Georgia’s Political Landscape Reshaped After Local Elections

Publication: Eurasia Daily Monitor Volume: 7 Issue: 107

The Christian-Democrat Movement and the Alliance for Georgia laid a basis in recent local elections for the development of genuine opposition parties in Georgia. According to the final returns, these parties took the second and third place, with 12 percent and 9 percent, respectively, of the votes cast country-wide, behind the governing United National Movement (UNM)’s score of 65.5 percent (Civil Georgia, May 31, June 1, 2).

The Christian-Democrat and Alliance for Georgia’s leaders are considerably younger and more modern personalities than the irreconcilable radicals. These two parties conducted rational, issue-based campaigns, played by the rules in conceding the elections’ outcome, and intend to operate within the constitutional system in preparing for the next parliamentary and presidential elections. The UNM reached out publicly to these parties immediately after the May 30 elections, offering to consult and cooperate in the local administrations and implicitly on the national level, where the UNM has initiated constitutional amendments to reduce presidential powers.

The Alliance for Georgia, a bloc of four small parties, coalesced in 2009 around Irakli Alasania, who joined the opposition after having served with distinction in law-enforcement and diplomatic posts. Some representatives of Western governments have encouraged Alasania to step into the vacant role of a responsible opposition leader and, potentially, a successor to President Mikheil Saakashvili, whose final term of office expires in 2013. Some Western diplomats even suggested that their assessment of the local elections would partly depend on whether Alasania is elected mayor of Tbilisi.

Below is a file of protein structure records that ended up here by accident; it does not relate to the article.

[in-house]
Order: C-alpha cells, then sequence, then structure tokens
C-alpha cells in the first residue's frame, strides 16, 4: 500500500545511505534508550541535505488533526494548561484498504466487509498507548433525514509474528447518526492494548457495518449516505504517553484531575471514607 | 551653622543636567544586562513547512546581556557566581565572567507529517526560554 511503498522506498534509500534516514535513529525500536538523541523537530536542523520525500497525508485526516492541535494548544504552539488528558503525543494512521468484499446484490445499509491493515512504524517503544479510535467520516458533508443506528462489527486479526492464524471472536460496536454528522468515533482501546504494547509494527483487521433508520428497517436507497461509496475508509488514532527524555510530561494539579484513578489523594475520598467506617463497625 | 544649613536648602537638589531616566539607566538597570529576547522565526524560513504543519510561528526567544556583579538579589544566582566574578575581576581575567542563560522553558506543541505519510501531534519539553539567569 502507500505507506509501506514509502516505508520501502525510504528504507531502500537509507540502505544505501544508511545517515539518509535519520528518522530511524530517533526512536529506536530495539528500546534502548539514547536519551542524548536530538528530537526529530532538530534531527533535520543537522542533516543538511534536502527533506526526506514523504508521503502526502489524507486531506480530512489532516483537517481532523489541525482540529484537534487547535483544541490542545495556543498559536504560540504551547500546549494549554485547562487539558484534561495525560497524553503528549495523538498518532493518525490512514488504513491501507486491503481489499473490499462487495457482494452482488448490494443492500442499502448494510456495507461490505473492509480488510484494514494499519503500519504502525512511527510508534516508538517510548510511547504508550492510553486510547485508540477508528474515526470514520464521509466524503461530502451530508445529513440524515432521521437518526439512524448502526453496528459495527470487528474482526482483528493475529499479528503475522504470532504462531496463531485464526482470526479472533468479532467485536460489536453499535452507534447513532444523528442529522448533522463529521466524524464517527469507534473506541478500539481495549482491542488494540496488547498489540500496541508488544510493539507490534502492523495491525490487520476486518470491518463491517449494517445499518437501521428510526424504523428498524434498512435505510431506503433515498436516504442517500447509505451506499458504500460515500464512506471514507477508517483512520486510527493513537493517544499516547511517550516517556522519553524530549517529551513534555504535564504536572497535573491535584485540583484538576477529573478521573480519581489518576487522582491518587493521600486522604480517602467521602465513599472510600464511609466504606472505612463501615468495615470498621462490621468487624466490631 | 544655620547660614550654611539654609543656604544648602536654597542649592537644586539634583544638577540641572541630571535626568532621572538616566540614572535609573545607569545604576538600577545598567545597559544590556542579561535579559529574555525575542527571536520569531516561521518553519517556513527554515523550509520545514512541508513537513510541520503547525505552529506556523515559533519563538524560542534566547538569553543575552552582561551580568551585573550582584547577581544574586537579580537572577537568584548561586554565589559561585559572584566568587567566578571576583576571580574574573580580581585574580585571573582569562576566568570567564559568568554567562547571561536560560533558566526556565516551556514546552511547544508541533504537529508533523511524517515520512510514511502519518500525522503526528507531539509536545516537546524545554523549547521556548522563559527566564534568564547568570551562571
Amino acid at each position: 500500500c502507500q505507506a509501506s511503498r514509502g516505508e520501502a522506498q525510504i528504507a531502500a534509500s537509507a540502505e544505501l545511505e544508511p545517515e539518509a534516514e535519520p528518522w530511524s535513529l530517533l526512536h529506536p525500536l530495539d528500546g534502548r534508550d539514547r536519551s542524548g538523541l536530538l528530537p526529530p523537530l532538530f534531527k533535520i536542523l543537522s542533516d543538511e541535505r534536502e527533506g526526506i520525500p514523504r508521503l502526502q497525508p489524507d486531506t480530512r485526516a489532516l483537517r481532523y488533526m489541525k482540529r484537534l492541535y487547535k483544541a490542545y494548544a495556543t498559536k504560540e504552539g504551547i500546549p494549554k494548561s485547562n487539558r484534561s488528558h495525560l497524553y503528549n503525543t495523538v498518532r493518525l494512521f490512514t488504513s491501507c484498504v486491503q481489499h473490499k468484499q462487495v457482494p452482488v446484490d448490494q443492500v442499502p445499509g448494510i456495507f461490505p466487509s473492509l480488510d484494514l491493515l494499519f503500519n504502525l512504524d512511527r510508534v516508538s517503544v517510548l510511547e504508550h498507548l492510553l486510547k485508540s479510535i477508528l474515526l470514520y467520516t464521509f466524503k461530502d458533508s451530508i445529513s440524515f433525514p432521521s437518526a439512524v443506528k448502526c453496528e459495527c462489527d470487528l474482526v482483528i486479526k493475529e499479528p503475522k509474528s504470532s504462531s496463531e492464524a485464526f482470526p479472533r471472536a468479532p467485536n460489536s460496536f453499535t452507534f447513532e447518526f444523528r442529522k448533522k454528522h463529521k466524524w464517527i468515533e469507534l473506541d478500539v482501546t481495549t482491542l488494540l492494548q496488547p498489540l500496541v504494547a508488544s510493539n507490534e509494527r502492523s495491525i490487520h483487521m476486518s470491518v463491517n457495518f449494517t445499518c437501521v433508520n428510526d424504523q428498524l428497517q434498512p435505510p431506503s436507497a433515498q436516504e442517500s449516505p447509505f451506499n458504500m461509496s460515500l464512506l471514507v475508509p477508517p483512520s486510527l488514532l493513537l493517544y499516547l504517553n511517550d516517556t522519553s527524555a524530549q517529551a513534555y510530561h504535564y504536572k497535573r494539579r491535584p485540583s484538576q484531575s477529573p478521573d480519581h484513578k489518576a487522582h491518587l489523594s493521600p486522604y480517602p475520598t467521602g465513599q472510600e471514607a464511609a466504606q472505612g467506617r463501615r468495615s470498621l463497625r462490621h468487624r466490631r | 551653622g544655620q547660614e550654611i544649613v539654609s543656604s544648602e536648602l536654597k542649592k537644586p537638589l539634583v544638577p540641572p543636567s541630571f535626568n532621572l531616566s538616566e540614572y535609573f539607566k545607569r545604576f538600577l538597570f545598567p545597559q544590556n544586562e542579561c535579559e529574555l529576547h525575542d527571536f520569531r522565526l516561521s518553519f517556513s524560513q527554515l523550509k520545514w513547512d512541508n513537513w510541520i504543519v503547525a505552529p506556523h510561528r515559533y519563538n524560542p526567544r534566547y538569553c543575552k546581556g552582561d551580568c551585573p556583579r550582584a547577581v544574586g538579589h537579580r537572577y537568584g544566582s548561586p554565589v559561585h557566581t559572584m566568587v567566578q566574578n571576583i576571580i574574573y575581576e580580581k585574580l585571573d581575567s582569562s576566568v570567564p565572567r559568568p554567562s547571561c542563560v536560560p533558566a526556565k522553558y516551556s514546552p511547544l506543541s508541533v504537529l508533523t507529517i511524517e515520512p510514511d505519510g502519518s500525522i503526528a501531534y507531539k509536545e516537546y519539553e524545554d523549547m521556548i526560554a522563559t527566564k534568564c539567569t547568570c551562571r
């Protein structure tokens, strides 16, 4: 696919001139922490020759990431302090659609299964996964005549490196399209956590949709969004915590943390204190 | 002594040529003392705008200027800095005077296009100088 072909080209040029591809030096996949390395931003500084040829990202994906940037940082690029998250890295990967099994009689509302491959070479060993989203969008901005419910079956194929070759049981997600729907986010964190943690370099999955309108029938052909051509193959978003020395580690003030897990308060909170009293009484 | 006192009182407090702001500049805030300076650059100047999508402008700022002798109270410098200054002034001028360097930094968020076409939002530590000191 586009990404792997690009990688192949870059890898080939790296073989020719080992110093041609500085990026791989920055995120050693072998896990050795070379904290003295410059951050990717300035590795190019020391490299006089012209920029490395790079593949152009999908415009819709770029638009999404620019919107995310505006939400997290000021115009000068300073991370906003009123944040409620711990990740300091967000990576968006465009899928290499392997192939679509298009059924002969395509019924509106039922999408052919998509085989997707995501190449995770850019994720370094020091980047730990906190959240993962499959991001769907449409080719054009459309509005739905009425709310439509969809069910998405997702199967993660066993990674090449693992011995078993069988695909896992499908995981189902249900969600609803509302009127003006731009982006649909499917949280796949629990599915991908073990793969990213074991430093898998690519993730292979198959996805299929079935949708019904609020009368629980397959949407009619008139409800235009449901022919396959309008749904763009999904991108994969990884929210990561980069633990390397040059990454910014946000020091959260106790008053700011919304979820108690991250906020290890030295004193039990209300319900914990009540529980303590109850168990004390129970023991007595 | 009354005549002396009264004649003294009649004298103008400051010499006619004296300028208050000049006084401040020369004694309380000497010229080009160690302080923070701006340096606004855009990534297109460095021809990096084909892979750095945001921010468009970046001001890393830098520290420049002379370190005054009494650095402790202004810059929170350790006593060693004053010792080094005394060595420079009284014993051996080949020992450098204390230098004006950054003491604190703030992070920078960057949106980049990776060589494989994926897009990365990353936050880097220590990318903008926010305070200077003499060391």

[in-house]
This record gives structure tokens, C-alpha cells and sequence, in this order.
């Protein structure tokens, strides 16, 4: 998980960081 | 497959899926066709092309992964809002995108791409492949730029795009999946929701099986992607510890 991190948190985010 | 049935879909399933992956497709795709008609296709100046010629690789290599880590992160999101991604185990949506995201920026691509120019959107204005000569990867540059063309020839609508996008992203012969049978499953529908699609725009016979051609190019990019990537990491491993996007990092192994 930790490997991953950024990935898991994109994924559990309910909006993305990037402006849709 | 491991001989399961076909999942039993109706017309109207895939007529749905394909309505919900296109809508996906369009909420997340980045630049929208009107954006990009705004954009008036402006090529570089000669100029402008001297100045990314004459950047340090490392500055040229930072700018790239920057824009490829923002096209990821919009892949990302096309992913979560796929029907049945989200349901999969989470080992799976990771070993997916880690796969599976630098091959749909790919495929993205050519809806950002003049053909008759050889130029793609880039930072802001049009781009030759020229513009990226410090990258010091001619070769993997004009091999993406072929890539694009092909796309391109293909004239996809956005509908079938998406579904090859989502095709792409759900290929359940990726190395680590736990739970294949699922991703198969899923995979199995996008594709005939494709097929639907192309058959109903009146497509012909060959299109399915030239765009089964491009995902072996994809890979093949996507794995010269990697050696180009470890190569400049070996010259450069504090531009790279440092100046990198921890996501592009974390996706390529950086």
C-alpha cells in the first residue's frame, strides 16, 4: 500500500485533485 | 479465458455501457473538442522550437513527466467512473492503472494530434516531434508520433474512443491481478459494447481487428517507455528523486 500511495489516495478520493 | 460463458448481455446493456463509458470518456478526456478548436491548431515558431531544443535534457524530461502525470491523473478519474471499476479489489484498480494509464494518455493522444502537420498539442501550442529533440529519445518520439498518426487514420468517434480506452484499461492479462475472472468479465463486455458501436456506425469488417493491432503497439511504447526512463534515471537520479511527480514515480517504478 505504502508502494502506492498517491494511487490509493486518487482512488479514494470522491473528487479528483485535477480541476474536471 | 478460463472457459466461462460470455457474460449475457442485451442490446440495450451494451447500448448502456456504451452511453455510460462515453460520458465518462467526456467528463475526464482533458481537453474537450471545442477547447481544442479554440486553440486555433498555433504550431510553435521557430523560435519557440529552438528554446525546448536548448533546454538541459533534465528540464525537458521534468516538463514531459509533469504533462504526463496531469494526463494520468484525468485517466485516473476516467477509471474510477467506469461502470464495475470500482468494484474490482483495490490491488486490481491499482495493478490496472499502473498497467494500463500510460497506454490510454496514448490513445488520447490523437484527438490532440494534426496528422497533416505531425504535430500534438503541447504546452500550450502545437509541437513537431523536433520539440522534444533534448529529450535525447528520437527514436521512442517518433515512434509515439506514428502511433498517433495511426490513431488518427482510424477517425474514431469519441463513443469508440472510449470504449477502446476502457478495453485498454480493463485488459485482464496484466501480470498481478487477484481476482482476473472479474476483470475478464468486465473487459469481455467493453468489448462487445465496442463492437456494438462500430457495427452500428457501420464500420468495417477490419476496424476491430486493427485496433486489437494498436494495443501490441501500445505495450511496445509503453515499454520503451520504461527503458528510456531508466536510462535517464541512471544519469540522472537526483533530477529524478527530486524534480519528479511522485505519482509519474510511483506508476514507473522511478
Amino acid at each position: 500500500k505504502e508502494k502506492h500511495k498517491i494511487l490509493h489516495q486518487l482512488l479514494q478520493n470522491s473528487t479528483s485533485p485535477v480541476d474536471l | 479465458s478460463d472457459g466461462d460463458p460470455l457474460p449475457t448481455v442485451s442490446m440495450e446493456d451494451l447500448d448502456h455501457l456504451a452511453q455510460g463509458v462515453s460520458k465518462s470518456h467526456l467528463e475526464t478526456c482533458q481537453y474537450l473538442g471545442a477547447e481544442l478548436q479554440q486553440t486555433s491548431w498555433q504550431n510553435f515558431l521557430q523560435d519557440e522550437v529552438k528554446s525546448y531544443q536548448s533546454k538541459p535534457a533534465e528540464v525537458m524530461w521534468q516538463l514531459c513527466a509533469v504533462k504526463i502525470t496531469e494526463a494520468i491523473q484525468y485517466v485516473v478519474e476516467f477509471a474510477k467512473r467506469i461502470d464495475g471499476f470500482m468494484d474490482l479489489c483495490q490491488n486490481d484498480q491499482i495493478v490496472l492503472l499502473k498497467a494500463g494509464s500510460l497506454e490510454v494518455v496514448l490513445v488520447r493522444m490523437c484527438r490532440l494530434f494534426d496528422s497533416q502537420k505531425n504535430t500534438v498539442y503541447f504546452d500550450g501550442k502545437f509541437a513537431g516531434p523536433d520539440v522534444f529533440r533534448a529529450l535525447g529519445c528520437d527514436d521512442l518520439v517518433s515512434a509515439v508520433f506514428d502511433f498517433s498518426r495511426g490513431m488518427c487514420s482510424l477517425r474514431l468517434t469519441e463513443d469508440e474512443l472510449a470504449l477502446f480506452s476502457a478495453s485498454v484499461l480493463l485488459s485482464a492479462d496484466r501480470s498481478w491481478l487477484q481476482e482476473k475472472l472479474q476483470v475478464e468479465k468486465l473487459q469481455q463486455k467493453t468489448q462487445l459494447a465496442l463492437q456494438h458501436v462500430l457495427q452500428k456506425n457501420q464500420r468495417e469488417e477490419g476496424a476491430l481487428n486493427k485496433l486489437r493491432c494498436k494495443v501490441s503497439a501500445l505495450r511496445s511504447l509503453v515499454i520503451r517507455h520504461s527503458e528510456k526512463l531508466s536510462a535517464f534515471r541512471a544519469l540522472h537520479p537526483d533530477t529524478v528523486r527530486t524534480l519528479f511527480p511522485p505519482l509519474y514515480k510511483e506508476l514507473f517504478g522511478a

In the event, Alasania and the Alliance for Georgia received 19 percent and 18 percent, respectively, of the votes cast in the capital city; and 9 percent country-wide. Inexperienced in electoral politics, Alasania assembled a weak team for his party Our Georgia, accepted several militant “regime-change” personalities in the Alliance for Georgia, acted often hesitantly, and sought in vain the support of radical opposition groups. However, Alasania made a clean break with these in the final stage of the campaign, and exchanged pledges of cooperation with mayoral election winner, Gigi Ugulava, of the pro-presidential UNM.

Alasania’s assessment of the electoral process has helped to defuse the radicals’ threat of post-election protests. Conceding the outcome (a rarity in the Georgian opposition until now), Alasania stated: “The elections were valid. I respect the free, I repeat free, choice of all citizens, including those who voted for my opponent” (Imedi TV, May 31).